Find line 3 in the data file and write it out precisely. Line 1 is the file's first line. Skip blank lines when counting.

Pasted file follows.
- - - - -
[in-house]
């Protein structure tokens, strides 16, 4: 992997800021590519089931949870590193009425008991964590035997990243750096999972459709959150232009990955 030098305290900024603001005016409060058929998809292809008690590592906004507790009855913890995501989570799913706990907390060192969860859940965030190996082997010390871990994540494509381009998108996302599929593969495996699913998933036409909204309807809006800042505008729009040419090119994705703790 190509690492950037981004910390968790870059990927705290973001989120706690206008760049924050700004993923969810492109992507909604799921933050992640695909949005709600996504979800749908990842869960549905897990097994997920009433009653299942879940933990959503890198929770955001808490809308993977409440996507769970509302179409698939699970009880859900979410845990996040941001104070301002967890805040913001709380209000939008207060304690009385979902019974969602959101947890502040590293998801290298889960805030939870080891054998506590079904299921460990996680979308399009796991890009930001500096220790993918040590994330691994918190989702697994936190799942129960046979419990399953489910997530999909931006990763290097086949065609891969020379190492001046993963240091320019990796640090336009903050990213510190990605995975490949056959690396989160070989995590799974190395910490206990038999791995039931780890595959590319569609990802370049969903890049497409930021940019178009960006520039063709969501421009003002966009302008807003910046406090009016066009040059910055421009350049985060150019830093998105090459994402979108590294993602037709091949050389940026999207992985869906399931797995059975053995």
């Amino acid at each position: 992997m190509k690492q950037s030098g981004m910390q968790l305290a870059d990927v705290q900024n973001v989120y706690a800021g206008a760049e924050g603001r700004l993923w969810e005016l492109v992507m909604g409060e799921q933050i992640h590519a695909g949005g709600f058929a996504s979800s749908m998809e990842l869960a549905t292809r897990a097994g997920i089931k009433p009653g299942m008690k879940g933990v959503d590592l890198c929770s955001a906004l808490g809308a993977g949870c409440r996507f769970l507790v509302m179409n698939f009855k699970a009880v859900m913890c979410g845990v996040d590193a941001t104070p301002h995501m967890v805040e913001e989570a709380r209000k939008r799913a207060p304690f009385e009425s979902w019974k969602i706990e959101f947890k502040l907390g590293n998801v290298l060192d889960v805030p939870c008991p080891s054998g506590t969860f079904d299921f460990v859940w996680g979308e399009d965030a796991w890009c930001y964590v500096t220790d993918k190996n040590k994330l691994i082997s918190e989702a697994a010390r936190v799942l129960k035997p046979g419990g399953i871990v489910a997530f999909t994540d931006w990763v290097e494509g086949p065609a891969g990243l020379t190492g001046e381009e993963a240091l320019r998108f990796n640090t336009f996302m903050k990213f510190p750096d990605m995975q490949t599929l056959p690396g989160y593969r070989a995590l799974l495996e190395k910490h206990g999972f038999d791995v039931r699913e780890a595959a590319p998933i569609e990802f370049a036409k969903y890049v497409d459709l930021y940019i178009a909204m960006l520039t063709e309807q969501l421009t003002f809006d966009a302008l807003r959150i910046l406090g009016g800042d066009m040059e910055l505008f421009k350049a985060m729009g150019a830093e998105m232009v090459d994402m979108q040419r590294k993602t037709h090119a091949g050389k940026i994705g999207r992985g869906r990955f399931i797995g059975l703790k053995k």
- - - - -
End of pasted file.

């Amino acid at each position: 992997m190509k690492q950037s030098g981004m910390q968790l305290a870059d990927v705290q900024n973001v989120y706690a800021g206008a760049e924050g603001r700004l993923w969810e005016l492109v992507m909604g409060e799921q933050i992640h590519a695909g949005g709600f058929a996504s979800s749908m998809e990842l869960a549905t292809r897990a097994g997920i089931k009433p009653g299942m008690k879940g933990v959503d590592l890198c929770s955001a906004l808490g809308a993977g949870c409440r996507f769970l507790v509302m179409n698939f009855k699970a009880v859900m913890c979410g845990v996040d590193a941001t104070p301002h995501m967890v805040e913001e989570a709380r209000k939008r799913a207060p304690f009385e009425s979902w019974k969602i706990e959101f947890k502040l907390g590293n998801v290298l060192d889960v805030p939870c008991p080891s054998g506590t969860f079904d299921f460990v859940w996680g979308e399009d965030a796991w890009c930001y964590v500096t220790d993918k190996n040590k994330l691994i082997s918190e989702a697994a010390r936190v799942l129960k035997p046979g419990g399953i871990v489910a997530f999909t994540d931006w990763v290097e494509g086949p065609a891969g990243l020379t190492g001046e381009e993963a240091l320019r998108f990796n640090t336009f996302m903050k990213f510190p750096d990605m995975q490949t599929l056959p690396g989160y593969r070989a995590l799974l495996e190395k910490h206990g999972f038999d791995v039931r699913e780890a595959a590319p998933i569609e990802f370049a036409k969903y890049v497409d459709l930021y940019i178009a909204m960006l520039t063709e309807q969501l421009t003002f809006d966009a302008l807003r959150i910046l406090g009016g800042d066009m040059e910055l505008f421009k350049a985060m729009g150019a830093e998105m232009v090459d994402m979108q040419r590294k993602t037709h090119a091949g050389k940026i994705g999207r992985g869906r990955f399931i797995g059975l703790k053995k």